5 Things I wish I knew before my first day as an iOS developer

No matter how experienced you are, don’t get caught out in front of your new colleagues.

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Being professional is sometimes a challenge for developers. But you really need to fake it until you make it. This mini-guide is there to help you out.

Difficulty: Easy | Normal | Challenging


  • Enough experience to get a job as an iOS developer!

Xcode’s dark mode

Even if you don’t like it

Nothing will make you stand out at your chosen place of work like the glow of your face as the whiteness of Xcode reflects from your skin. You look around, and then see none of your colleagues have this problem.

They’re using dark mode.

Enable this on your machine through System Preferences > General > Appearance

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Indent your code properly

The tabs / spaces argument isn’t funny

Nothing marks out a noob as getting your alignment out of kilter. Or worse.

Fix up your code with a command-a to select all your code, then a control-i in Xcode.

Everything will be aligned just right again.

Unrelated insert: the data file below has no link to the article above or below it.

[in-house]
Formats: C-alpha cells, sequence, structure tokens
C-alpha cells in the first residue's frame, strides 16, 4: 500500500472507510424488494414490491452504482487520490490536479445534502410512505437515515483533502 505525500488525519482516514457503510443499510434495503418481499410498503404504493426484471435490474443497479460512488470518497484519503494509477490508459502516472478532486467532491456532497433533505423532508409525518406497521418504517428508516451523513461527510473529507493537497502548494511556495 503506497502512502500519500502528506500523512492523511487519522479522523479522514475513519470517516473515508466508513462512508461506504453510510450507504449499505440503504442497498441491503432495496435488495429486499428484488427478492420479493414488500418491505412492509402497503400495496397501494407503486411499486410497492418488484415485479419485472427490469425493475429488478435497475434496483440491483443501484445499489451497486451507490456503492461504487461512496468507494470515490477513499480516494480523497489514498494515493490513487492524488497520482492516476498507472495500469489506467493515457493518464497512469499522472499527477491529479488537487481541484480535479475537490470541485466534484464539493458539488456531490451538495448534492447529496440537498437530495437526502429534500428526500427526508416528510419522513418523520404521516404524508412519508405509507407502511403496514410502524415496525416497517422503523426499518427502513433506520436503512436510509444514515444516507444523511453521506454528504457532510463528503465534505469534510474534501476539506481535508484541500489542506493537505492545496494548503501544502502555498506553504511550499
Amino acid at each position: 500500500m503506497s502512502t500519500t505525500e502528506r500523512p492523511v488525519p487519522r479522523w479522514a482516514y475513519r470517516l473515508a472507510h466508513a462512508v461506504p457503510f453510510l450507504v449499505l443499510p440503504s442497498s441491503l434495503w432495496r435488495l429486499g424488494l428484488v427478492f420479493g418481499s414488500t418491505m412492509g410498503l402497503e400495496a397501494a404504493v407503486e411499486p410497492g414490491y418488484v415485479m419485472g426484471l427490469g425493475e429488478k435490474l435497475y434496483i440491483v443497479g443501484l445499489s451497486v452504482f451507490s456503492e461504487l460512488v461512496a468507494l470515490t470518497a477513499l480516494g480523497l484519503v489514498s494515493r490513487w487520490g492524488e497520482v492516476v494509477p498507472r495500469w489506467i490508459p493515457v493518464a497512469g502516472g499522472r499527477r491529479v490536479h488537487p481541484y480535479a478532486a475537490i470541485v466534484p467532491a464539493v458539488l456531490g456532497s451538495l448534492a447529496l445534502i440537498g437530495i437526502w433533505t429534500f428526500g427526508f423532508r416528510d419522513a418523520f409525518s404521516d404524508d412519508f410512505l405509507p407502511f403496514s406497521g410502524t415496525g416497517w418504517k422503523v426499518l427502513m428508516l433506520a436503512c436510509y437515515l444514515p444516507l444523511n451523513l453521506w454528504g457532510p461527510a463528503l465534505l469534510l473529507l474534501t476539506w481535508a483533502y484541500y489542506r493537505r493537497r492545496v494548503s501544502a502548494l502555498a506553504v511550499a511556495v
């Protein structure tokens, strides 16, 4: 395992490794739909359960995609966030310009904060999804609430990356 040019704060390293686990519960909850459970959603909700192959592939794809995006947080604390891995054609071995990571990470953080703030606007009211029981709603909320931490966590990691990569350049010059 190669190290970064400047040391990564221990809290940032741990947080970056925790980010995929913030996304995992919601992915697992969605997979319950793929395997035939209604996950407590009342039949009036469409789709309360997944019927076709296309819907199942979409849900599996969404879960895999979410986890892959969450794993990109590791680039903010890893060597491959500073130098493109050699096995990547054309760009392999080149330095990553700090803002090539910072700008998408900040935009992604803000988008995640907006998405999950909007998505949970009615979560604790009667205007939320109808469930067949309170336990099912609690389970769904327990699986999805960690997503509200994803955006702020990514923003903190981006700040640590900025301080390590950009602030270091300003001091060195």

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Once you’ve seen it, you can’t unsee it.

Comment your stuff

Make it easy to read, yeah?

Select the signature of your function.

Press option command backslash to get the boilerplate block comment up on your screen.

Then fill it in

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Dest? This might not be in your code, it depends on your function. Ok?

Use multiple screens

You should be used to this by now

Take a window, and drag it to the edge of the screen . Leave it there for a second and the Mac switches to the next desktop.

Use a three-button swipe to move between desktops. Apple guide here.

All the kids are doing it. You should be

Dev-mode up your Chrome installation

Safari ain’t where it’s at

Everyone else is using Chrome. Safari is all nice and that, but everyone is using Safari. Join them. Oh an make sure developer mode is enabled.

Command-Option-I will impress your new friends


You do need to be using Git in any job (don’t accept a job that doesn’t use source control). You’d be well off to start to learn something like vim. But there are always more things to learn (and I’ve helpful written loads of articles to help you out).

But these few things will help to avoid you looking like an idiot in a new job. Make sure that you’re prepared, particularly if other people can see what you’re doing…

Why not get in touch?

Write a question here? If you must. But Twitter tells me you called, and I’ll feel guilty if I don’t reply.

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